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Ecosystem restructuring along the Great Barrier Reef following mass coral bleaching


Stuart-Smith, RD and Brown, CJ and Ceccarelli, DM and Edgar, GJ, Ecosystem restructuring along the Great Barrier Reef following mass coral bleaching, Nature, 560, (7716) pp. 92-96. ISSN 0028-0836 (2018) [Refereed Article]

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Copyright 2018 Springer Nature Limited

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DOI: doi:10.1038/s41586-018-0359-9


Global warming is markedly changing diverse coral reef ecosystems through an increasing frequency and magnitude of mass bleaching events. How local impacts scale up across affected regions depends on numerous factors, including patchiness in coral mortality, metabolic effects of extreme temperatures on populations of reef-dwelling species and interactions between taxa. Here we use data from before and after the 2016 mass bleaching event to evaluate ecological changes in corals, algae, fishes and mobile invertebrates at 186 sites along the full latitudinal span of the Great Barrier Reef and western Coral Sea. One year after the bleaching event, reductions in live coral cover of up to 51% were observed on surveyed reefs that experienced extreme temperatures; however, regional patterns of coral mortality were patchy. Consistent declines in coral-feeding fishes were evident at the most heavily affected reefs, whereas few other short-term responses of reef fishes and invertebrates could be attributed directly to changes in coral cover. Nevertheless, substantial region-wide ecological changes occurred that were mostly independent of coral loss, and instead appeared to be linked directly to sea temperatures. Community-wide trophic restructuring was evident, with weakening of strong pre-existing latitudinal gradients in the diversity of fishes, invertebrates and their functional groups. In particular, fishes that scrape algae from reef surfaces, which are considered to be important for recovery after bleaching, declined on northern reefs, whereas other herbivorous groups increased on southern reefs. The full impact of the 2016 bleaching event may not be realized until dead corals erode during the next decade. However, our short-term observations suggest that the recovery processes, and the ultimate scale of impact, are affected by functional changes in communities, which in turn depend on the thermal affinities of local reef-associated fauna. Such changes will vary geographically, and may be particularly acute at locations where many fishes and invertebrates are close to their thermal distribution limits.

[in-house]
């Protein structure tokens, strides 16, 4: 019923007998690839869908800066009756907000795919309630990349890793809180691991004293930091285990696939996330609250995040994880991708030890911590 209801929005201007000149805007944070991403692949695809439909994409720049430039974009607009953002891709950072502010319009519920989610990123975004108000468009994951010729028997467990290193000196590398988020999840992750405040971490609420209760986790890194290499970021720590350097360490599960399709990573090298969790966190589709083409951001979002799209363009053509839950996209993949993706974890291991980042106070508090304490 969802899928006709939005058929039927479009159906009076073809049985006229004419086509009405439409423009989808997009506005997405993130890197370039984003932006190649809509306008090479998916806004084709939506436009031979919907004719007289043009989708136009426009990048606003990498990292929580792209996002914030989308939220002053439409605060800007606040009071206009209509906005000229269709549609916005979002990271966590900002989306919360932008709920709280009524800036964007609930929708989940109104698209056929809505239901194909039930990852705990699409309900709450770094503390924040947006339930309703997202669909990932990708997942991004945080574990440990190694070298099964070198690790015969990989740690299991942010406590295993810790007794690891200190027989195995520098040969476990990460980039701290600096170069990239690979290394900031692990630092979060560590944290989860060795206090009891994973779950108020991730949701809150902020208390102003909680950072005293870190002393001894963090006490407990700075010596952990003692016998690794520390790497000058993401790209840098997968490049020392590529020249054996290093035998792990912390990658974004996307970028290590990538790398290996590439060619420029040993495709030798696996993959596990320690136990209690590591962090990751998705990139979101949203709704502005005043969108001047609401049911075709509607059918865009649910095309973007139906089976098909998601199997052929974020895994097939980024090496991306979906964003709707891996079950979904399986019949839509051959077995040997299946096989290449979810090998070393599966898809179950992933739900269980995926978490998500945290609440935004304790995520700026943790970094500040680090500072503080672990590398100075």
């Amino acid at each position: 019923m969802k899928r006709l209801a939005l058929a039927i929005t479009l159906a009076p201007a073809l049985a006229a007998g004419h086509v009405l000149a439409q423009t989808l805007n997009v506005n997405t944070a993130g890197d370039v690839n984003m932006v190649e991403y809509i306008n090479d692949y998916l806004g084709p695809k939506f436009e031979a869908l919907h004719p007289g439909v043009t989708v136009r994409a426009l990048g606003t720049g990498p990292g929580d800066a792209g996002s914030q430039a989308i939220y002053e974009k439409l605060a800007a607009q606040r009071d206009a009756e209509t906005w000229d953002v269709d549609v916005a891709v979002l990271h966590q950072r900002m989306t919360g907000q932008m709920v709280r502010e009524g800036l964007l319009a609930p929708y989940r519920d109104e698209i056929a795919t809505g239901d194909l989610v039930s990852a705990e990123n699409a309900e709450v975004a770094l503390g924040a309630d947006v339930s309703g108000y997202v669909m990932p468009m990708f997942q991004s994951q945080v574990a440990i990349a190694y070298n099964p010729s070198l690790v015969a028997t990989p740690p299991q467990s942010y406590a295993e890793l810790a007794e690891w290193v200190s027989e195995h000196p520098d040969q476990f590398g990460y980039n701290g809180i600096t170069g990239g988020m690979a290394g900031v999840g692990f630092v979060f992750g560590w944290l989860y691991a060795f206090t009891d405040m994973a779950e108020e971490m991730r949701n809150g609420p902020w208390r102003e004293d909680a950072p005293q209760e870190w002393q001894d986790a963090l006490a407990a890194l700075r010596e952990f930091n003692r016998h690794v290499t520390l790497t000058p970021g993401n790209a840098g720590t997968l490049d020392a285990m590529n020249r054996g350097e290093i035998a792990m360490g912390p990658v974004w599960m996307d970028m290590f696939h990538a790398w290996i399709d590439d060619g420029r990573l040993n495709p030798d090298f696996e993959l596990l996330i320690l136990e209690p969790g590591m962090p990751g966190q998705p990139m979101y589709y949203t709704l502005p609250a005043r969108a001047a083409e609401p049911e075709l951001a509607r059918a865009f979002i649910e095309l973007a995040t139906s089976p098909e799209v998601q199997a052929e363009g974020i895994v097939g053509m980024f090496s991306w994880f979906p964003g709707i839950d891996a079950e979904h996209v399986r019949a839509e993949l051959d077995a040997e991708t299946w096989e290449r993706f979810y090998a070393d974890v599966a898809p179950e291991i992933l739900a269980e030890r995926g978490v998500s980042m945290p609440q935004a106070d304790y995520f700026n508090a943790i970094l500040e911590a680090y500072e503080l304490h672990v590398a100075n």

Item Details

Item Type:Refereed Article
Keywords:Reef Life Survey, long-term monitoring, reef fish, climate change, citizen science
Research Division:Biological Sciences
Research Group:Ecology
Research Field:Marine and estuarine ecology (incl. marine ichthyology)
Objective Division:Environmental Policy, Climate Change and Natural Hazards
Objective Group:Adaptation to climate change
Objective Field:Ecosystem adaptation to climate change
UTAS Author:Stuart-Smith, RD (Dr Rick Stuart-Smith)
UTAS Author:Edgar, GJ (Professor Graham Edgar)
ID Code:127543
Year Published:2018
Web of Science® Times Cited:144
Deposited By:Ecology and Biodiversity
Deposited On:2018-08-02
Last Modified:2019-07-30

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